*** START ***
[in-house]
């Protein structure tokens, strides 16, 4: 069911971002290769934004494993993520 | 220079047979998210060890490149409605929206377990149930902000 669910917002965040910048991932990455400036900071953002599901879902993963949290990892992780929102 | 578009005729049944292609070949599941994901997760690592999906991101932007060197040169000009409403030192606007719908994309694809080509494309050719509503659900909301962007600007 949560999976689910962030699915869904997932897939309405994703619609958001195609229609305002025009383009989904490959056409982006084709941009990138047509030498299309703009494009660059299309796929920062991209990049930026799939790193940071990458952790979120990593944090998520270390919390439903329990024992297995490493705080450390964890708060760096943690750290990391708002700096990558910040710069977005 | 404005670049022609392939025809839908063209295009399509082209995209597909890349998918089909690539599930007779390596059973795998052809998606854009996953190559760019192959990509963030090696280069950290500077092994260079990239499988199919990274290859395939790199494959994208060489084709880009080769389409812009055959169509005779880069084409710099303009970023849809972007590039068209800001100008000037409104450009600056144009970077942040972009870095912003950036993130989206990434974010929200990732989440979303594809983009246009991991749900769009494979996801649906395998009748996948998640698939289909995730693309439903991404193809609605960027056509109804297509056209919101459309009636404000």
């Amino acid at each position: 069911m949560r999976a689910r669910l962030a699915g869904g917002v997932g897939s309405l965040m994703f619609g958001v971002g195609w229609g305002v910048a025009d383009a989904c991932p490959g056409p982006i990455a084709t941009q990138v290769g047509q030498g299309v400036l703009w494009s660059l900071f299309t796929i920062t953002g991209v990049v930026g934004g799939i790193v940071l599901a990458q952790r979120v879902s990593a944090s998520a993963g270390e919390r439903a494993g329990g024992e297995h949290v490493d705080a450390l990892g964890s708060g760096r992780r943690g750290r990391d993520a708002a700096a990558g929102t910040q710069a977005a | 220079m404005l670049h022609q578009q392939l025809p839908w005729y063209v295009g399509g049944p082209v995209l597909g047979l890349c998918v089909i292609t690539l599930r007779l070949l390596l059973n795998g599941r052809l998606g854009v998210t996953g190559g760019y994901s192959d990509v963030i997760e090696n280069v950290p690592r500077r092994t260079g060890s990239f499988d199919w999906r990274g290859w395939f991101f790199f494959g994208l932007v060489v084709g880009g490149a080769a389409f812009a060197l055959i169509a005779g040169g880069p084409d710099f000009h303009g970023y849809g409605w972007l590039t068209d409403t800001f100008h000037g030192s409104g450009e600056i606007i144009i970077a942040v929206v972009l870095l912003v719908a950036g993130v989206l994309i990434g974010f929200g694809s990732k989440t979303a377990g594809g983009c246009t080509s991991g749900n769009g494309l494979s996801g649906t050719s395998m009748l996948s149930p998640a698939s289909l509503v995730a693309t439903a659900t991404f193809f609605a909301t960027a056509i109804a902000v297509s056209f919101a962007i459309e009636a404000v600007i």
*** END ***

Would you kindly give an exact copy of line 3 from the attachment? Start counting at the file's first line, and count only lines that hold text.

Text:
């Amino acid at each position: 069911m949560r999976a689910r669910l962030a699915g869904g917002v997932g897939s309405l965040m994703f619609g958001v971002g195609w229609g305002v910048a025009d383009a989904c991932p490959g056409p982006i990455a084709t941009q990138v290769g047509q030498g299309v400036l703009w494009s660059l900071f299309t796929i920062t953002g991209v990049v930026g934004g799939i790193v940071l599901a990458q952790r979120v879902s990593a944090s998520a993963g270390e919390r439903a494993g329990g024992e297995h949290v490493d705080a450390l990892g964890s708060g760096r992780r943690g750290r990391d993520a708002a700096a990558g929102t910040q710069a977005a | 220079m404005l670049h022609q578009q392939l025809p839908w005729y063209v295009g399509g049944p082209v995209l597909g047979l890349c998918v089909i292609t690539l599930r007779l070949l390596l059973n795998g599941r052809l998606g854009v998210t996953g190559g760019y994901s192959d990509v963030i997760e090696n280069v950290p690592r500077r092994t260079g060890s990239f499988d199919w999906r990274g290859w395939f991101f790199f494959g994208l932007v060489v084709g880009g490149a080769a389409f812009a060197l055959i169509a005779g040169g880069p084409d710099f000009h303009g970023y849809g409605w972007l590039t068209d409403t800001f100008h000037g030192s409104g450009e600056i606007i144009i970077a942040v929206v972009l870095l912003v719908a950036g993130v989206l994309i990434g974010f929200g694809s990732k989440t979303a377990g594809g983009c246009t080509s991991g749900n769009g494309l494979s996801g649906t050719s395998m009748l996948s149930p998640a698939s289909l509503v995730a693309t439903a659900t991404f193809f609605a909301t960027a056509i109804a902000v297509s056209f919101a962007i459309e009636a404000v600007i």